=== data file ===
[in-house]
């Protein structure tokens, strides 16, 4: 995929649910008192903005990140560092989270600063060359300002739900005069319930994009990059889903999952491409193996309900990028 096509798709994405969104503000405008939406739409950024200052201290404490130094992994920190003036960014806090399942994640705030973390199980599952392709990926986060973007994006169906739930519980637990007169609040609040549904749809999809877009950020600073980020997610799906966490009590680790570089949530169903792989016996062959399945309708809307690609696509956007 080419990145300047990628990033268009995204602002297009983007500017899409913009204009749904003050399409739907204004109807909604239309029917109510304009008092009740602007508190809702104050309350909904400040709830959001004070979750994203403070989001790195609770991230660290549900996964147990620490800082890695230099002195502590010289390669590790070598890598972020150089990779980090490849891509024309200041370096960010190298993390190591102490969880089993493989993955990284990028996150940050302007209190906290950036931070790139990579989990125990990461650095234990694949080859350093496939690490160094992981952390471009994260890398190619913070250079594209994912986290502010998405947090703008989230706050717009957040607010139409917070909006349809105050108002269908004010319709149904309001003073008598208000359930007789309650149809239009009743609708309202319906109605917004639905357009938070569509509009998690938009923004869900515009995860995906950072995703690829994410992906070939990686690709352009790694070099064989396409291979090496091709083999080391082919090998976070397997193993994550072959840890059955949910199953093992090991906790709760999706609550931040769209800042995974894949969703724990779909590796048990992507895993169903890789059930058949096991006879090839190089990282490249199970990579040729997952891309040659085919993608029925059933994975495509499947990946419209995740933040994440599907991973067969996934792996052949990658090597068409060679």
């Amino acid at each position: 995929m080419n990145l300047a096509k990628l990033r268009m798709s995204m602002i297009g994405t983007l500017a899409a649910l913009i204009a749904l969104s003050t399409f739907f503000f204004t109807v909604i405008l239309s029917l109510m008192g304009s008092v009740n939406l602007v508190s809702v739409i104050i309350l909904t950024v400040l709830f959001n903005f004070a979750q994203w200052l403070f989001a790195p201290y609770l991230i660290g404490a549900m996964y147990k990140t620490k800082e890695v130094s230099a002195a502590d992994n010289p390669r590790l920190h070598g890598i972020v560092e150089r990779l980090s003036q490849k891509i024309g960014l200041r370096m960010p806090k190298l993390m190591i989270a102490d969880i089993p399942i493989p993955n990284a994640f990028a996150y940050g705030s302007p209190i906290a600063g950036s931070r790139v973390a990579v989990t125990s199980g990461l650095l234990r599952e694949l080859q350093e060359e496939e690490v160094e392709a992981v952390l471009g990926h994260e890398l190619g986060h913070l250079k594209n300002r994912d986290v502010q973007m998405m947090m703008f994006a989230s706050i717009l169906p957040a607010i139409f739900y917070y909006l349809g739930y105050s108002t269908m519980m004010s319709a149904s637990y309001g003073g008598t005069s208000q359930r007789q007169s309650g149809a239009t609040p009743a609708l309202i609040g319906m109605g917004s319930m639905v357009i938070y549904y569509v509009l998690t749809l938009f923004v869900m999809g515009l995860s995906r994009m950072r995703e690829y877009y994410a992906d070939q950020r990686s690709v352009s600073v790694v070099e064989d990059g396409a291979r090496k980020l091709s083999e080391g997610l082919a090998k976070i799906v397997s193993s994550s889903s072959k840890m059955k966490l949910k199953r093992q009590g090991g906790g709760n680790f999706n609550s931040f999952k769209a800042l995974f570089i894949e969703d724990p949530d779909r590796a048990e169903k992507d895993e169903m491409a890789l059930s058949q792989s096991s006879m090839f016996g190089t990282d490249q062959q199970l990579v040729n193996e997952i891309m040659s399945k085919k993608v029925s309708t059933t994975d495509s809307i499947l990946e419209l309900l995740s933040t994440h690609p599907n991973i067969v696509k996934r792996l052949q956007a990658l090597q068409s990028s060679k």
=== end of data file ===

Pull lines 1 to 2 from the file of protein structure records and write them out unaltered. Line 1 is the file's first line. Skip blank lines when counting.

[in-house]
């Protein structure tokens, strides 16, 4: 995929649910008192903005990140560092989270600063060359300002739900005069319930994009990059889903999952491409193996309900990028 096509798709994405969104503000405008939406739409950024200052201290404490130094992994920190003036960014806090399942994640705030973390199980599952392709990926986060973007994006169906739930519980637990007169609040609040549904749809999809877009950020600073980020997610799906966490009590680790570089949530169903792989016996062959399945309708809307690609696509956007 080419990145300047990628990033268009995204602002297009983007500017899409913009204009749904003050399409739907204004109807909604239309029917109510304009008092009740602007508190809702104050309350909904400040709830959001004070979750994203403070989001790195609770991230660290549900996964147990620490800082890695230099002195502590010289390669590790070598890598972020150089990779980090490849891509024309200041370096960010190298993390190591102490969880089993493989993955990284990028996150940050302007209190906290950036931070790139990579989990125990990461650095234990694949080859350093496939690490160094992981952390471009994260890398190619913070250079594209994912986290502010998405947090703008989230706050717009957040607010139409917070909006349809105050108002269908004010319709149904309001003073008598208000359930007789309650149809239009009743609708309202319906109605917004639905357009938070569509509009998690938009923004869900515009995860995906950072995703690829994410992906070939990686690709352009790694070099064989396409291979090496091709083999080391082919090998976070397997193993994550072959840890059955949910199953093992090991906790709760999706609550931040769209800042995974894949969703724990779909590796048990992507895993169903890789059930058949096991006879090839190089990282490249199970990579040729997952891309040659085919993608029925059933994975495509499947990946419209995740933040994440599907991973067969996934792996052949990658090597068409060679």